THE EARLY YEARS – PART TWO
My career as a photojournalist was going nowhere and living at home, with my family, in The Bronx was beginning to wear upon me. Not only didn’t they have faith in my abilities to succeed as a magazine photographer they were able to monitor my daily failures and ask constant questions. Did I look for a job? Did I want to go back to school? Yes, I answered, but at the Ecole Technique de Photographie et Cinematographie in Paris. I had the brochures. “It would only cost….”
But, having already flunked out of Ohio, and having thrown their hard earned money down the drain with nothing to show for it but my never-ending desire to work for LIFE or Paris-Match magazines, which they still considered a far-fetched fantasy, a goal way beyond my reach. I could understand their attitude however I was determined to move forward towards my dream. Somewhere I had heard or read that dreams were plans made at night, thought through at dawn, and acted upon in the light of day. Nothing would stop me.
Only my neighbor Simon Nathan continued to have faith in my abilities.
He encouraged me to move forward, to make things happen. So I made frequent trips to LIFE magazine’s Contributions Editor, Ruth Lester, the mother hen of young free-lancers, who offered encouragement, reviewed our work, and told us how good we were. She advised us to “Go out, cover stories anyway that you can. Get pictures that our photographers can’t get, or don’t see, and bring the film to me, we’ll have them developed. At the very least, you’ll get free proof sheets and maybe even some enlargements. But most important, your work will be seen by some of the editors.”
So off we went. Every news story of any import brought three or four of the young ‘turks’ to the rails of the police barricades where we were stopped for lack of press credentials, namely, the all important laminated New York City Press ‘shield’ which was coveted by us all. Sneaking under the “lines” or slipping into forbidden doors was the norm.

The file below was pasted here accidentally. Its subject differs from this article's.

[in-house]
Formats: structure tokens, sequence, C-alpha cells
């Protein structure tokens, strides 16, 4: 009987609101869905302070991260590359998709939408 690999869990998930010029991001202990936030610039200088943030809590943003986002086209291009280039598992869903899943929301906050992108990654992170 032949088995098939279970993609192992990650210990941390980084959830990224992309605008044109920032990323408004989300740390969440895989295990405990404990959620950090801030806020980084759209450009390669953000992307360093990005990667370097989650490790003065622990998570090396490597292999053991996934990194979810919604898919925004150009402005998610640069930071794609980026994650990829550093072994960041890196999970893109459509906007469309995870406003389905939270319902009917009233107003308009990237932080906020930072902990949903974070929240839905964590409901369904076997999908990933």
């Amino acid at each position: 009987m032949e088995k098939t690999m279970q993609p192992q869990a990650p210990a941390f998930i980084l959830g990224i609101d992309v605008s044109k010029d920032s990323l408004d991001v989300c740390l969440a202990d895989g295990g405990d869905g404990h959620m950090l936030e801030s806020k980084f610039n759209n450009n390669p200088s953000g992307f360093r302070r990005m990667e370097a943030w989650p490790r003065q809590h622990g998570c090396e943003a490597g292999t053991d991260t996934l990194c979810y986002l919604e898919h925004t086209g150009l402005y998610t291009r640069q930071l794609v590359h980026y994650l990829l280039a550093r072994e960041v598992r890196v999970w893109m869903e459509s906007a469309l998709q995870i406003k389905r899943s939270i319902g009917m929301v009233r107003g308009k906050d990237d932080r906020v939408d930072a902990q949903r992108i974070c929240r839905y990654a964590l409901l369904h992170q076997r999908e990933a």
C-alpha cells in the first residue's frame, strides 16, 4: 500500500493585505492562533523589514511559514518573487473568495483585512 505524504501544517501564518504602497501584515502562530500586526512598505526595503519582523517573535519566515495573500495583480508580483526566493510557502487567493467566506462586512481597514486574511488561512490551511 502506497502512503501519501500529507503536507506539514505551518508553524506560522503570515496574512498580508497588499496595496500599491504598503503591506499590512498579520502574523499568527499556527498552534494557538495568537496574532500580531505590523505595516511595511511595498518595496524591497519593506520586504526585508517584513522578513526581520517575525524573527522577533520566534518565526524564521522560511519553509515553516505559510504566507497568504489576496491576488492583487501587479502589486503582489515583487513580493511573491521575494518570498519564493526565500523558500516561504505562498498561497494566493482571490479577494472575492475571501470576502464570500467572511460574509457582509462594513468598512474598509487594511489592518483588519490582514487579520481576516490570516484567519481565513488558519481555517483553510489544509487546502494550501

But, getting through the police lines didn’t guarantee getting better photographs than the photographers employed by the magazines.
My job working for the personal injury attorney took an ironic turn that had a profound impact on my career as a photojournalist. My daily assignments had me traveling all five boroughs of the city documenting the various venues where people had been injured when in he course of my work I suffered a near fatal accident.
The City, being as huge as it is, I could only shoot five or six of the dozen or more locations on my case list. The smart lawyer, realizing that my time on subways and buses kept me from moving about in a timely fashion, invested in a new novelty: a Vespa motor scooter, a small two-wheeled vehicle aptly named, The Wasp. And it stung.
With this buzzy little bike, the lawyer explained to me, I’d be able to shoot eight to ten locations in a day and immediately switched me from an hourly pay to a “per-location” fee. If he was correct, I stood to double my income depending on how fast I was willing to push that little Wasp. On the very first day, having picked up the new bike at a dealership in the Riverdale section of the Bronx and after having a brief introduction to its operation, I set off to make my fortune. Somewhere on the Major Deegan Expressway, a car cut in too close to me causing me to lose control of the machine. I wobbled, corrected, overcorrected and then, in the parlance of bikers: went down hard to the pavement. I bounced and scraped along the expressway trying to keep my unprotected head from acting as a bumper and praying that vehicles behind me would be able to avoid running me over.
Dazed, sitting on the side of the expressway with a broken nose and bloody face, hands and knees, a good samaritan stopped and drove me to the hospital.
I was fired the following day and while recuperating from my injuries I applied for Workmen’s Compensation and ultimately was awarded $850 dollars, a whopping sum of money in 1958.
My mother wanted me to have my nose “fixed,” but instead, I took the money and went off to join my high school pal, Mickey Amberger, who was working as an art director for an advertising agency in San Juan, Puerto Rico. He had already called several times and encouraged me to come down to the land of sunshine and winter baseball. And so, in late December of 1958, I took the $850 bucks and flew Caribe Air to San Juan.